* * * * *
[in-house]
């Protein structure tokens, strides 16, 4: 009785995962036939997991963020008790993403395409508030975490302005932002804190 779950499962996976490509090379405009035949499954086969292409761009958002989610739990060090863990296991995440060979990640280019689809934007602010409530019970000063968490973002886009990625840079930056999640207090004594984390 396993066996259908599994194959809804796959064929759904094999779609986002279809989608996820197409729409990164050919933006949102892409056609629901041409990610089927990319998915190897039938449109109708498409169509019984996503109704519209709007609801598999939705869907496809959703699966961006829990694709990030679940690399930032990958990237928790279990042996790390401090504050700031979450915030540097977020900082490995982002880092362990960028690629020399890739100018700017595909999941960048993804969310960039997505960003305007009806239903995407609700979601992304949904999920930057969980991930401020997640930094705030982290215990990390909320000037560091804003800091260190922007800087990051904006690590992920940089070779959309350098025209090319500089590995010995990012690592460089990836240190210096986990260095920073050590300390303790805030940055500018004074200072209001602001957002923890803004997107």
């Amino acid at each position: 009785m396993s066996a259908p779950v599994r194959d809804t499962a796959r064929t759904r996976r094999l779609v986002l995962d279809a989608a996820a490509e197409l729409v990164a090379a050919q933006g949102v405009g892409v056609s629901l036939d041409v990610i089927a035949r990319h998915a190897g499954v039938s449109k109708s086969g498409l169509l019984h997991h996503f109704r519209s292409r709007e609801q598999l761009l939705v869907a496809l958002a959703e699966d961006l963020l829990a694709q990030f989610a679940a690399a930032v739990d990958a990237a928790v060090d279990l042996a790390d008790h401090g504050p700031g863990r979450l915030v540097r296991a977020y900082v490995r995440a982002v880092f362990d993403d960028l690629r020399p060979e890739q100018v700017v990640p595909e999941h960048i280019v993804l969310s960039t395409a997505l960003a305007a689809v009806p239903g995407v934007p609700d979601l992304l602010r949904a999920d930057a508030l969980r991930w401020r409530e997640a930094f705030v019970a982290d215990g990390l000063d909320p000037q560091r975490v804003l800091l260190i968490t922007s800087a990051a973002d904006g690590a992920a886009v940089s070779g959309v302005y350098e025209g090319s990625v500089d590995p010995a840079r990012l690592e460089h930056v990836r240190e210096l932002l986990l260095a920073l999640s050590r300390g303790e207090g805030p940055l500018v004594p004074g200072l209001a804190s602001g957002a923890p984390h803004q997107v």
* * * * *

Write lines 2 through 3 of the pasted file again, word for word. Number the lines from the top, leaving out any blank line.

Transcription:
């Protein structure tokens, strides 16, 4: 009785995962036939997991963020008790993403395409508030975490302005932002804190 779950499962996976490509090379405009035949499954086969292409761009958002989610739990060090863990296991995440060979990640280019689809934007602010409530019970000063968490973002886009990625840079930056999640207090004594984390 396993066996259908599994194959809804796959064929759904094999779609986002279809989608996820197409729409990164050919933006949102892409056609629901041409990610089927990319998915190897039938449109109708498409169509019984996503109704519209709007609801598999939705869907496809959703699966961006829990694709990030679940690399930032990958990237928790279990042996790390401090504050700031979450915030540097977020900082490995982002880092362990960028690629020399890739100018700017595909999941960048993804969310960039997505960003305007009806239903995407609700979601992304949904999920930057969980991930401020997640930094705030982290215990990390909320000037560091804003800091260190922007800087990051904006690590992920940089070779959309350098025209090319500089590995010995990012690592460089990836240190210096986990260095920073050590300390303790805030940055500018004074200072209001602001957002923890803004997107």
């Amino acid at each position: 009785m396993s066996a259908p779950v599994r194959d809804t499962a796959r064929t759904r996976r094999l779609v986002l995962d279809a989608a996820a490509e197409l729409v990164a090379a050919q933006g949102v405009g892409v056609s629901l036939d041409v990610i089927a035949r990319h998915a190897g499954v039938s449109k109708s086969g498409l169509l019984h997991h996503f109704r519209s292409r709007e609801q598999l761009l939705v869907a496809l958002a959703e699966d961006l963020l829990a694709q990030f989610a679940a690399a930032v739990d990958a990237a928790v060090d279990l042996a790390d008790h401090g504050p700031g863990r979450l915030v540097r296991a977020y900082v490995r995440a982002v880092f362990d993403d960028l690629r020399p060979e890739q100018v700017v990640p595909e999941h960048i280019v993804l969310s960039t395409a997505l960003a305007a689809v009806p239903g995407v934007p609700d979601l992304l602010r949904a999920d930057a508030l969980r991930w401020r409530e997640a930094f705030v019970a982290d215990g990390l000063d909320p000037q560091r975490v804003l800091l260190i968490t922007s800087a990051a973002d904006g690590a992920a886009v940089s070779g959309v302005y350098e025209g090319s990625v500089d590995p010995a840079r990012l690592e460089h930056v990836r240190e210096l932002l986990l260095a920073l999640s050590r300390g303790e207090g805030p940055l500018v004594p004074g200072l209001a804190s602001g957002a923890p984390h803004q997107v």